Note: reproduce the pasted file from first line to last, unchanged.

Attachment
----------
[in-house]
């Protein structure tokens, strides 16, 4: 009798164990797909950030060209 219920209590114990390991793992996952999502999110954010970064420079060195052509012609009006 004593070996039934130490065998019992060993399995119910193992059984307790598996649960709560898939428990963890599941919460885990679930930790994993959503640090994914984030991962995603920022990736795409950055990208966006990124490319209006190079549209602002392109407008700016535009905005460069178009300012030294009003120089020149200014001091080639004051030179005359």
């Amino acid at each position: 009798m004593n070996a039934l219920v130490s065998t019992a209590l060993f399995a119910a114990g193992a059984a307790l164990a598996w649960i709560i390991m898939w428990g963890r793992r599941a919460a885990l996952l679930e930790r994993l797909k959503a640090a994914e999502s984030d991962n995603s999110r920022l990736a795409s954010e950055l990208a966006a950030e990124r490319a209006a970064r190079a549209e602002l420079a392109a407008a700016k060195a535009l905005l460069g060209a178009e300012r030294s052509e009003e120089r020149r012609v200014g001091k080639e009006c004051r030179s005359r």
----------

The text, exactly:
[in-house]
């Protein structure tokens, strides 16, 4: 009798164990797909950030060209 219920209590114990390991793992996952999502999110954010970064420079060195052509012609009006 004593070996039934130490065998019992060993399995119910193992059984307790598996649960709560898939428990963890599941919460885990679930930790994993959503640090994914984030991962995603920022990736795409950055990208966006990124490319209006190079549209602002392109407008700016535009905005460069178009300012030294009003120089020149200014001091080639004051030179005359």
């Amino acid at each position: 009798m004593n070996a039934l219920v130490s065998t019992a209590l060993f399995a119910a114990g193992a059984a307790l164990a598996w649960i709560i390991m898939w428990g963890r793992r599941a919460a885990l996952l679930e930790r994993l797909k959503a640090a994914e999502s984030d991962n995603s999110r920022l990736a795409s954010e950055l990208a966006a950030e990124r490319a209006a970064r190079a549209e602002l420079a392109a407008a700016k060195a535009l905005l460069g060209a178009e300012r030294s052509e009003e120089r020149r012609v200014g001091k080639e009006c004051r030179s005359r």